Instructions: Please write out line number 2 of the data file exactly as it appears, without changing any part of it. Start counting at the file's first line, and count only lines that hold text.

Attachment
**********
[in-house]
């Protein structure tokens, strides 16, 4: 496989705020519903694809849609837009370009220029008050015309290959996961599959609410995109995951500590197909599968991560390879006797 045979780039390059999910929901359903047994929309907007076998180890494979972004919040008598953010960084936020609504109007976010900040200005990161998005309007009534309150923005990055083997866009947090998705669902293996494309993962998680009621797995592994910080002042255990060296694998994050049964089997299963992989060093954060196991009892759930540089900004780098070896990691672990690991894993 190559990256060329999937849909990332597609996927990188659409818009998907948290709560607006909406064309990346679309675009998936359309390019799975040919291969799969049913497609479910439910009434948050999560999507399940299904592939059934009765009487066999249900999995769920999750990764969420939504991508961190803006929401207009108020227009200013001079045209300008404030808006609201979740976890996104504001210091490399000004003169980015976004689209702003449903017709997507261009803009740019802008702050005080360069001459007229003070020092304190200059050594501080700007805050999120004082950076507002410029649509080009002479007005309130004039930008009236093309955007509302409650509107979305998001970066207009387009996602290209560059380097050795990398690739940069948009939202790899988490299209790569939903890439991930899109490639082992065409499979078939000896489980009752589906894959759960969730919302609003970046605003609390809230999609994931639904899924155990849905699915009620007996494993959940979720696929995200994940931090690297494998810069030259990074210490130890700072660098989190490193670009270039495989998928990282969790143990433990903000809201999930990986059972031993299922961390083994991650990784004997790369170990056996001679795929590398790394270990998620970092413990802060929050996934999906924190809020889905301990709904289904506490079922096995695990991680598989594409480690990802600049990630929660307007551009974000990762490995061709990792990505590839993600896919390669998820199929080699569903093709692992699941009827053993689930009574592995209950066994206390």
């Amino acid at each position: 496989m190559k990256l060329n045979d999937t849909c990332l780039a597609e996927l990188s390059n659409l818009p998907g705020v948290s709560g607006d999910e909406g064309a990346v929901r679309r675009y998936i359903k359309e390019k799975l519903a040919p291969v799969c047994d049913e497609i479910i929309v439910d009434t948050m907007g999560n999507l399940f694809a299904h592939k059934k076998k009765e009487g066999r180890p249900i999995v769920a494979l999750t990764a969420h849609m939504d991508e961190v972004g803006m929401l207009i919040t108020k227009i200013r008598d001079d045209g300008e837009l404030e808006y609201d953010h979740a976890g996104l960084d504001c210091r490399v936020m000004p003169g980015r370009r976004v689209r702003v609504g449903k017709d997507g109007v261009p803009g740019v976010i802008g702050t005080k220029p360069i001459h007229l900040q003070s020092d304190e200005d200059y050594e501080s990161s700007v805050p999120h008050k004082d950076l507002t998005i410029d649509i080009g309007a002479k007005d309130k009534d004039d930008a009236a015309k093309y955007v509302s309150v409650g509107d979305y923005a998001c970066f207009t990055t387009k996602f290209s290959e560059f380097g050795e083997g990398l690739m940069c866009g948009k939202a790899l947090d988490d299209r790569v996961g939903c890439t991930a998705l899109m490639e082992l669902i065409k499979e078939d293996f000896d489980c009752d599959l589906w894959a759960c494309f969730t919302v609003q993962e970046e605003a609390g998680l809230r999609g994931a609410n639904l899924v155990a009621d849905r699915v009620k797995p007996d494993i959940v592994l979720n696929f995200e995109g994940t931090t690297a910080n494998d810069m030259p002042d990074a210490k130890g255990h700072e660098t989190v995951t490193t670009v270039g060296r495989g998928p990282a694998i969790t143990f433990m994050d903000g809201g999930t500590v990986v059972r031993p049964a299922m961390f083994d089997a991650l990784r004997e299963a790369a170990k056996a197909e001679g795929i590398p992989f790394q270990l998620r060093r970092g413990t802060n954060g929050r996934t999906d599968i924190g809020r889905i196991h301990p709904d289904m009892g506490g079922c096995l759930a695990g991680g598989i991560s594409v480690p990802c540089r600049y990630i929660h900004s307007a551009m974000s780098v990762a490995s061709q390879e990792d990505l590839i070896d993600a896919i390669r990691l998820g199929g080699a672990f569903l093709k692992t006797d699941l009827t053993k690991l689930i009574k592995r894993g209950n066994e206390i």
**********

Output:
């Protein structure tokens, strides 16, 4: 496989705020519903694809849609837009370009220029008050015309290959996961599959609410995109995951500590197909599968991560390879006797 045979780039390059999910929901359903047994929309907007076998180890494979972004919040008598953010960084936020609504109007976010900040200005990161998005309007009534309150923005990055083997866009947090998705669902293996494309993962998680009621797995592994910080002042255990060296694998994050049964089997299963992989060093954060196991009892759930540089900004780098070896990691672990690991894993 190559990256060329999937849909990332597609996927990188659409818009998907948290709560607006909406064309990346679309675009998936359309390019799975040919291969799969049913497609479910439910009434948050999560999507399940299904592939059934009765009487066999249900999995769920999750990764969420939504991508961190803006929401207009108020227009200013001079045209300008404030808006609201979740976890996104504001210091490399000004003169980015976004689209702003449903017709997507261009803009740019802008702050005080360069001459007229003070020092304190200059050594501080700007805050999120004082950076507002410029649509080009002479007005309130004039930008009236093309955007509302409650509107979305998001970066207009387009996602290209560059380097050795990398690739940069948009939202790899988490299209790569939903890439991930899109490639082992065409499979078939000896489980009752589906894959759960969730919302609003970046605003609390809230999609994931639904899924155990849905699915009620007996494993959940979720696929995200994940931090690297494998810069030259990074210490130890700072660098989190490193670009270039495989998928990282969790143990433990903000809201999930990986059972031993299922961390083994991650990784004997790369170990056996001679795929590398790394270990998620970092413990802060929050996934999906924190809020889905301990709904289904506490079922096995695990991680598989594409480690990802600049990630929660307007551009974000990762490995061709990792990505590839993600896919390669998820199929080699569903093709692992699941009827053993689930009574592995209950066994206390």